|Bobbie and Wallace Edwards
Almost eight years ago on an early July morning, I got into my Honda CRV and raced like the wind towards Robbins, North Carolina.
It’s a small town east of Charlotte where John Edwards’ parents, Wallace and Bobbie, lived. I wanted to see firsthand the excitement about their son being named as John Kerry’s running mate.
They were simple folks and lived in a comfortable but modest house — considering that their son was a successful trial lawyer, a U.S. senator and now a vice-presidential candidate.
But despite his own success, John Edwards had always called himself a champion of regular people. He was the son of a mill worker who worked hard to support his family in the Deep South.
It all showed in Bobbie and Wallace.
They were simple, down-to-earth people who were fiercely proud of their son.
Bobbie opened the door for me and when she found out I had driven all the way from Atlanta, she welcomed me in.
They were sitting down to dinner and had the television set tuned to CNN to watch their Johnny. They graciously asked me to join them.
“We weren’t absolutely sure it would be him until this morning,” Bobbie said.
The morning announcement was emotionally overwhelming. After that, they had tried to go about their day as routinely as possible. But, of course, their emotions leaped out of their hearts
“It just doesn’t seem real, ” Wallace told me.
He said that when his son talked about the values instilled in him, he wasn’t just spewing rhetoric.
Last week, I looked a photographs of John Edwards escorting his parents into the federal courthouse in Greensboro, North Carolina. The man who’d been hailed once as a populist candidate had fallen so far from grace, accused of conspiring to secretly obtain thousands of dollars from wealthy supporters to hide his affair with videographer Rielle Hunter.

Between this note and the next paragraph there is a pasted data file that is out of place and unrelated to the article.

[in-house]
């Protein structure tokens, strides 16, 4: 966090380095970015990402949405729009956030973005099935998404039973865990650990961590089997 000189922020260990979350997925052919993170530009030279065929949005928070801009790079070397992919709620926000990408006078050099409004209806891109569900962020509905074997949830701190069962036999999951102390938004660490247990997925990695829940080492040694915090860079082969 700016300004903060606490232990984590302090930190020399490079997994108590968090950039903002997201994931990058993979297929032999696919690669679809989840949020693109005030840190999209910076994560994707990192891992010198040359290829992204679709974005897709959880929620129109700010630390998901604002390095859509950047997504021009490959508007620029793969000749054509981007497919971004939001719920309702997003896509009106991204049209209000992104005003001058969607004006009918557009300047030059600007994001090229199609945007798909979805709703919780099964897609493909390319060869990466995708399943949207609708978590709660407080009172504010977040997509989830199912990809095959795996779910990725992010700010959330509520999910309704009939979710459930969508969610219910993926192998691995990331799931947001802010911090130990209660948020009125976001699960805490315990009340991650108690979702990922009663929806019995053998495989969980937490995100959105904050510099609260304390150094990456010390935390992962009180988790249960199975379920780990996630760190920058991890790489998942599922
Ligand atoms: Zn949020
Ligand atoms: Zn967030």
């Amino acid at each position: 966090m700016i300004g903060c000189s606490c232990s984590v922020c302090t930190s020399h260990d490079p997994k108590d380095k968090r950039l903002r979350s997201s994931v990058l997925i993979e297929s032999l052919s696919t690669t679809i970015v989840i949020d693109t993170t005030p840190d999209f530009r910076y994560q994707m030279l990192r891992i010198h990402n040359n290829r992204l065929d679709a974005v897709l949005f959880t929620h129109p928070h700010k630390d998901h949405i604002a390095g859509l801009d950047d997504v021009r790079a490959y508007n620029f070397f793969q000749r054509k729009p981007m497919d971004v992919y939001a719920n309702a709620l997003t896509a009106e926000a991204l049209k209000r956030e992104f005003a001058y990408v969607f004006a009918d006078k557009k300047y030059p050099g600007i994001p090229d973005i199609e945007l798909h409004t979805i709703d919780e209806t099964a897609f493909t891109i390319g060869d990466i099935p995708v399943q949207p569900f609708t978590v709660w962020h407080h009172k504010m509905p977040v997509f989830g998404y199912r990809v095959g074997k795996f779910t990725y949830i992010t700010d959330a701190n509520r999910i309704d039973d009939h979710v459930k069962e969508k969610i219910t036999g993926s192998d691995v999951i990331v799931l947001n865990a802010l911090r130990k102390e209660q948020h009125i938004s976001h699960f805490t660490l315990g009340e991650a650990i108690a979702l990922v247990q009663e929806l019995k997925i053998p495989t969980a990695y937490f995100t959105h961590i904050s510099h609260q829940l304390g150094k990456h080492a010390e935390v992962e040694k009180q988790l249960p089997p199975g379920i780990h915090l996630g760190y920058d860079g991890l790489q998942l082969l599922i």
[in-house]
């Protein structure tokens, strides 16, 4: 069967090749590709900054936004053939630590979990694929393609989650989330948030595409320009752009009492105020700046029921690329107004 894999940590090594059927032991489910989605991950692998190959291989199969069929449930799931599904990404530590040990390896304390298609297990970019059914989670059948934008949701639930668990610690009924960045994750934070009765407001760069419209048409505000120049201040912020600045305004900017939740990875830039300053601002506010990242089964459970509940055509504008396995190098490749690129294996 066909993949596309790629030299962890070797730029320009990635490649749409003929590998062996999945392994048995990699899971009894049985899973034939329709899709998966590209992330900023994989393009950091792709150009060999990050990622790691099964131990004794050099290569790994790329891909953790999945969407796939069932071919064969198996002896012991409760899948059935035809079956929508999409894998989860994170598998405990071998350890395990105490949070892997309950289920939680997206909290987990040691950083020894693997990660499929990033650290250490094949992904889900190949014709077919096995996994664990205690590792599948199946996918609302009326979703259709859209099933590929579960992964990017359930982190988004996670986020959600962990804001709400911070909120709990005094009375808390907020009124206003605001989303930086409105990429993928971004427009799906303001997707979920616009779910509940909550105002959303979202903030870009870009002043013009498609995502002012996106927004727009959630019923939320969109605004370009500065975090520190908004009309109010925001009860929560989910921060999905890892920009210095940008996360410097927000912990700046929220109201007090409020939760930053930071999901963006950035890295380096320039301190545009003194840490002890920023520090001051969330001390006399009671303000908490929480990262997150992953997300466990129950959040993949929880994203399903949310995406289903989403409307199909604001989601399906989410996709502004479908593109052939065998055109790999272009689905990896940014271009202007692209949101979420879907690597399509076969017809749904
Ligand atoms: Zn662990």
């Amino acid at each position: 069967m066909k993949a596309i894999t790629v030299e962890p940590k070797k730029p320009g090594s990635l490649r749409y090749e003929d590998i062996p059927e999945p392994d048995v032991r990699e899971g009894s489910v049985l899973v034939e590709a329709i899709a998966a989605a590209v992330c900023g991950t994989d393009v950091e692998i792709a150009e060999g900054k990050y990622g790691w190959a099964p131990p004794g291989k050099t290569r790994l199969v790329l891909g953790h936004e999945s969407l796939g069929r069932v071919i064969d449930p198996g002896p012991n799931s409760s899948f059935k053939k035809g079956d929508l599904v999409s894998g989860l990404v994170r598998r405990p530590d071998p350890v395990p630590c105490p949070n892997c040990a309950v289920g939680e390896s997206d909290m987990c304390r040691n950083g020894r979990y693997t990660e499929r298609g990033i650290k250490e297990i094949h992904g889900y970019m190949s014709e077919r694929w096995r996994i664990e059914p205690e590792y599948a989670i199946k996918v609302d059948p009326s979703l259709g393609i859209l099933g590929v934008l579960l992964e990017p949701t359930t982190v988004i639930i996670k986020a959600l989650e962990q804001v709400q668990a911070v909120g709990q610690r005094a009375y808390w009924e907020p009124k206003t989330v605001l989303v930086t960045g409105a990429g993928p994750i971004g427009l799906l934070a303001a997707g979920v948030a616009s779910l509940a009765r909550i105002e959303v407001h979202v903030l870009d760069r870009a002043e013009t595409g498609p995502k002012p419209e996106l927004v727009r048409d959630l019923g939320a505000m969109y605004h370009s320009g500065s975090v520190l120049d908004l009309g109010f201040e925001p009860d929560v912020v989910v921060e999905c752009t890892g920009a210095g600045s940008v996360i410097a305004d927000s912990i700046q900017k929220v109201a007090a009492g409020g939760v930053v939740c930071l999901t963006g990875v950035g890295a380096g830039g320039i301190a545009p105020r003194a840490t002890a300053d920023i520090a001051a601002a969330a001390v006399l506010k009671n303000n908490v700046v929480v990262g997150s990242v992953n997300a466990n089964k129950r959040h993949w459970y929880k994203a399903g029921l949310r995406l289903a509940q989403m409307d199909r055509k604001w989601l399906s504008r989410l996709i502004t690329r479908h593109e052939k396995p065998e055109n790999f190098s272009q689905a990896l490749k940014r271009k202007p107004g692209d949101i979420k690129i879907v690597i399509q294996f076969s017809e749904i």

His wife of many years, Elizabeth, lost her battle with cancer and is no longer here to see John Edwards lowest moment before the public.
His daughter, Cate, who has been by his side all along had to leave the courtroom one day last week when a former aide described a moment when Elizabeth found out about the affair in the National Enquirer. She confronted her husband at an airport, ripping open her blouse in front of staff members.
Bobbie and Wallace stand by their son but I can imagine the agony inside being just as strong as was the excitement on that July day in 2004.
John Edwards proved to be more disappointing to me than any other politician, perhaps because I felt so betrayed. I had written countless stories about a man I once perceived as genuine.
Now, I feel sorry. Not for him but for Bobbie and Wallace, who raised him to be a good man. Even if he is found not guilty, his name is marred forever and his parents will end their lives with that painful knowledge.